On June 8, 1996, about 0645 Atlantic standard time, a Piper PA-32R-301, N821RR, registered to a private individual, was substantially damaged on landing at the Fernando Luis Ribas Dominicci Airport, San Juan Puerto Rico. Visual meteorological conditions prevailed at the time and no flight plan was filed for the 14 CFR Part 91 instructional flight. The student pilot, the sole occupant, was not injured. The flight originated about 15 minutes earlier.

The student pilot failed to observe and remove tape that was covering each static port during the preflight inspection of the airplane. He stated he used the manufacturer's inspection checklist, but it indicates that the static ports are required to be inspected to verify that they are clear. The purpose of the flight was to perform touch-and-go landings and after departure during the downwind leg, the airspeed indicator indicated 0. He lowered the landing gear selector handle but the landing gear did not extend and the landing gear indicator lights circuit breaker popped. He reset the circuit breaker several times and continued in the pattern flying over the runway about 50 feet above ground level. The flight remained in the traffic pattern and the circuit breaker again popped several times. While on final approach during the second pattern, all three landing gear down and locked lights were illuminated and he landed the airplane just beyond the threshold. During the landing roll the landing gear collapsed and the airplane came to rest upright. The pilot did not activate the alternate static source and he stated that the nose baggage door opened at touchdown.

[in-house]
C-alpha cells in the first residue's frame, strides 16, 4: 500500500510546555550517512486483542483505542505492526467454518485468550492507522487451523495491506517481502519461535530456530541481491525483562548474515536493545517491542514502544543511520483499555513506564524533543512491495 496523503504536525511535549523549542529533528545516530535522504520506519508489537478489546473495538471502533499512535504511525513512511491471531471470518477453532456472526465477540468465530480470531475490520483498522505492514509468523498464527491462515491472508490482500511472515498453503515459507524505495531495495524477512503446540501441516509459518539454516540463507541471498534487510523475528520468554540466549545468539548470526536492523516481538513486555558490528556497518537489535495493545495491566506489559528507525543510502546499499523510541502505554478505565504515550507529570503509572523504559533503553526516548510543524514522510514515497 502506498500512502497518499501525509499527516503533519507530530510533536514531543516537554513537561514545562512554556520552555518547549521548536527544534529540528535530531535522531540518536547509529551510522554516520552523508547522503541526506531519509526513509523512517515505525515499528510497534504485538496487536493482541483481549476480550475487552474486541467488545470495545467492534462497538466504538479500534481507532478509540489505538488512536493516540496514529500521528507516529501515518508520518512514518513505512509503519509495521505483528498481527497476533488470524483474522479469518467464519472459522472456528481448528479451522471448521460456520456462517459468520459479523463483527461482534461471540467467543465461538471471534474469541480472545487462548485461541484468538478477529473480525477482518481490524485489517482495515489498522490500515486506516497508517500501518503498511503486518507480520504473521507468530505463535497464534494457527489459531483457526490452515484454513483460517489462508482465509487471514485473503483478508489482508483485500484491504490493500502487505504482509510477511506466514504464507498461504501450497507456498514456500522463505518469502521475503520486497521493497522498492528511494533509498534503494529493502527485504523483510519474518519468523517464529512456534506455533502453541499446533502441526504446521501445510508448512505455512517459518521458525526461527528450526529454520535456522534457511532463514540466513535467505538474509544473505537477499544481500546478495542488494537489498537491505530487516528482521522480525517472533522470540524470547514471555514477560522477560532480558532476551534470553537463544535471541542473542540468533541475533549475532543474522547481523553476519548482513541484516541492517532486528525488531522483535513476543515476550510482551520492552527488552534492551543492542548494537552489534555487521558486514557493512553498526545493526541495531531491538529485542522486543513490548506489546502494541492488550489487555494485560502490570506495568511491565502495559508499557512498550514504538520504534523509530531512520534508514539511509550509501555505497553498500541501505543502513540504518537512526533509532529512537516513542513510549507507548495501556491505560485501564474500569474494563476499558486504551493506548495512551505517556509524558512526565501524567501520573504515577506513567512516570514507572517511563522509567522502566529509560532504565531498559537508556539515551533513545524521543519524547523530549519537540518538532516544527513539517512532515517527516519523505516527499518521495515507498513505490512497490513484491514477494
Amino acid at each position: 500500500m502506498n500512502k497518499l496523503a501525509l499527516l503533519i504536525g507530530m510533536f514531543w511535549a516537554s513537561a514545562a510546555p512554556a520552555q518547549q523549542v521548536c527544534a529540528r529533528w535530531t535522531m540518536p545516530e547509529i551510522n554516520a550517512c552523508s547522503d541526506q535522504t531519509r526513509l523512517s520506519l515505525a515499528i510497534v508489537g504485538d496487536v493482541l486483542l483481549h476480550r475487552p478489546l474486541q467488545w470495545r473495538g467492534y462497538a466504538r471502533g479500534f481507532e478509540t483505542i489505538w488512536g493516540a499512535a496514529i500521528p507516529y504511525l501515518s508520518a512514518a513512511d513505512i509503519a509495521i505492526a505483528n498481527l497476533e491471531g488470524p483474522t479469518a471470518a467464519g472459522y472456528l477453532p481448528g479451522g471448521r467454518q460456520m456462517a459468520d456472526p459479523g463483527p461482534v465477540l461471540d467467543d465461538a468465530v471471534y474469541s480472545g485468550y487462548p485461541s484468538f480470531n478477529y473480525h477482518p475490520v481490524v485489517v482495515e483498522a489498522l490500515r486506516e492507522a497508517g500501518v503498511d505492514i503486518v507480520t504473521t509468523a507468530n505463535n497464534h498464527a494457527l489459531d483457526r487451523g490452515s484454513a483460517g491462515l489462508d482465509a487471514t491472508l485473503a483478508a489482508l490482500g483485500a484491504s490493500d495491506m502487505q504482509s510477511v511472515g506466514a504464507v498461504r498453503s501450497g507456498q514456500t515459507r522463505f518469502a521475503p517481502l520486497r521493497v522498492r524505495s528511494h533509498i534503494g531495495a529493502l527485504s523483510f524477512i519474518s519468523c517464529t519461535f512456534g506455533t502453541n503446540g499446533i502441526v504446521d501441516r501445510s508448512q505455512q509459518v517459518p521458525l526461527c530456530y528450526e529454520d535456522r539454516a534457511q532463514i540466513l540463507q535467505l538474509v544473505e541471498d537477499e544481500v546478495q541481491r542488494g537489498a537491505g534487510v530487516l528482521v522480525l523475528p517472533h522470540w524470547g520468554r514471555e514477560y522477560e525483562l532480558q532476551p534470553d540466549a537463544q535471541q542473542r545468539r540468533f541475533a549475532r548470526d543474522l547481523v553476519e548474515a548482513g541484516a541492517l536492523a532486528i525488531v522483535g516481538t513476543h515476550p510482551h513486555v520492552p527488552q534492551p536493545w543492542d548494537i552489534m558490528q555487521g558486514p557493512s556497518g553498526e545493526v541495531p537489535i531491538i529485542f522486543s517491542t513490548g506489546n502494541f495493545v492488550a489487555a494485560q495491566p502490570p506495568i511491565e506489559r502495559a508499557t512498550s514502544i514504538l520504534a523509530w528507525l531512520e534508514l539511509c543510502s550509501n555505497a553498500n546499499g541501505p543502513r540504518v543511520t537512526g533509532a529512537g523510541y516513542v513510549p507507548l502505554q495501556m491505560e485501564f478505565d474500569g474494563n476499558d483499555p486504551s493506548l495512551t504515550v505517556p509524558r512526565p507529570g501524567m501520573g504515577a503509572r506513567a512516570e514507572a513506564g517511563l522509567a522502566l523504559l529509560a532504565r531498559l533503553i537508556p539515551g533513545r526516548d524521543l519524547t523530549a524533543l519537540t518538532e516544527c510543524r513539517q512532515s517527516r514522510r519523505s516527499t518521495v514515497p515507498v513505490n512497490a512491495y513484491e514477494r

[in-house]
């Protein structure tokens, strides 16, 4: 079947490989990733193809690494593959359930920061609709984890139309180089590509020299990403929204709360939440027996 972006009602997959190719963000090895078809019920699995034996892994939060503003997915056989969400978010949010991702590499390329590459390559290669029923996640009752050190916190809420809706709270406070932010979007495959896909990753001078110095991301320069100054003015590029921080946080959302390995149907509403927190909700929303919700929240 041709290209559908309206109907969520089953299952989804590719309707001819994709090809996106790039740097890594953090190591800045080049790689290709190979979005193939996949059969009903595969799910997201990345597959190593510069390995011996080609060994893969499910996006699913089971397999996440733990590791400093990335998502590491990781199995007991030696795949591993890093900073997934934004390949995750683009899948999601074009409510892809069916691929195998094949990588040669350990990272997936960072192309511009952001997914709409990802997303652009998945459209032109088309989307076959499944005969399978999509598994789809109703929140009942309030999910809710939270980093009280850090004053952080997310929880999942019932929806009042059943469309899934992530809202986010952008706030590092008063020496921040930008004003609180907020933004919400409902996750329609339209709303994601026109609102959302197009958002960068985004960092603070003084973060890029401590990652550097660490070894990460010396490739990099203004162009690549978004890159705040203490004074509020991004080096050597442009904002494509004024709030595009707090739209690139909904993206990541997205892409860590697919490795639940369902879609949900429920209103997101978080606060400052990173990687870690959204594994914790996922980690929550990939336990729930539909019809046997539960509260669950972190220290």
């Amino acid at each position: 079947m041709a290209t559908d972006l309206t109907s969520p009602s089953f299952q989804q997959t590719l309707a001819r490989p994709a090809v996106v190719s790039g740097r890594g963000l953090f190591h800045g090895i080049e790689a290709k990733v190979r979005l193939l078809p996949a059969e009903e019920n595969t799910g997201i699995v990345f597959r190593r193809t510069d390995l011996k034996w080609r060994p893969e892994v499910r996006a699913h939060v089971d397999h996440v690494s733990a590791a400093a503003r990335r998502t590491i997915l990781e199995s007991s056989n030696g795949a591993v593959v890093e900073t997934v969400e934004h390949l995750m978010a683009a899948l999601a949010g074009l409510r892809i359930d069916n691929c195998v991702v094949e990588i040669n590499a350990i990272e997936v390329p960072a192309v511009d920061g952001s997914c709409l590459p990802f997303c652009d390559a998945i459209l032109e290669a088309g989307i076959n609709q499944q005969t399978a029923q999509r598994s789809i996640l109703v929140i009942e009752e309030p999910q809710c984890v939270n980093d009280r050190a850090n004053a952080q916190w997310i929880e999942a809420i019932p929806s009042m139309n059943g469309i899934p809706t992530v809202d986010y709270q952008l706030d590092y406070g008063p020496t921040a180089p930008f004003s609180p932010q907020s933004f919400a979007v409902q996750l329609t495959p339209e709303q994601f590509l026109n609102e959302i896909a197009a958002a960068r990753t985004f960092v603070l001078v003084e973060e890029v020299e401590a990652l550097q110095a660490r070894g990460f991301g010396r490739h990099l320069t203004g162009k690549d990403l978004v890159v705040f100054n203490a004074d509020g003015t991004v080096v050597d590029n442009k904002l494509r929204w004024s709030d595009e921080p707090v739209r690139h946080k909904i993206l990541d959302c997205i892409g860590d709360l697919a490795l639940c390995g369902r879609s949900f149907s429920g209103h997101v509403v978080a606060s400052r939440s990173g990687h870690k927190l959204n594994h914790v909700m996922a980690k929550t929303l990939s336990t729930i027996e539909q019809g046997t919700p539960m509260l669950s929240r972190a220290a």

Witnesses on the airport reported seeing the airplane flying in the traffic pattern at near full power. One witness stated he did not detect a change in engine sound between the initial climb and the descent for landing.

According to an FAA airworthiness inspector who examined the runway and airplane the day of the accident, he reported that he observed 10 propeller ground scars on the runway. He also reported that the nose landing gear down lock mechanism was sheared and both main landing gears exhibited evidence of being forced rearward and upward. Also noted was that both main landing gear strut assemblies were bent aft. Ground scars on the runway indicate that after the landing gear collapsed , the airplane slid on the ground then became airborne momentarily before coming to rest upright on the runway. Additionally, the three propeller blades were observed to be curled forward and both upper engine mounts were failed. Both trunnion fitting assemblies for each main landing gear were failed. Visual examination of the fracture surfaces of the engine mounts and the trunnion fitting assemblies revealed no evidence of preimpact failure or malfunction. The FAA inspector also stated that the damage to the airplane was consistent with a hard landing and he observed tape over each static port. The airplane was equipped with an alternate static source.

According to the Director of Maintenance for Caribbean Helicorp., he placed electrical tape over both static ports 2 days before the accident in preparation for washing the airplane. Another company employee washed the airplane but both failed to remove the tape over each port.

The pilot had accumulated a total of 3.6 hours solo in the accident airplane and had performed no more than 15 landings during solo flight.

Flight testing of a different airplane equipped with a similar pitot/static system and both static ports taped was accomplished. The flight test revealed that the airspeed indicator would indicate during the takeoff roll and also during the initial climb. While climbing through 500 feet, the airspeed indicator began to decrease and at 500 feet indicated 0. The airspeed indicator again began to indicate at 300 feet.

Supplemental information prepared by a metallurgist provided by the pilot indicated that "...the wings were permanently damaged due to the bending force exerted by the impact during the touch down."

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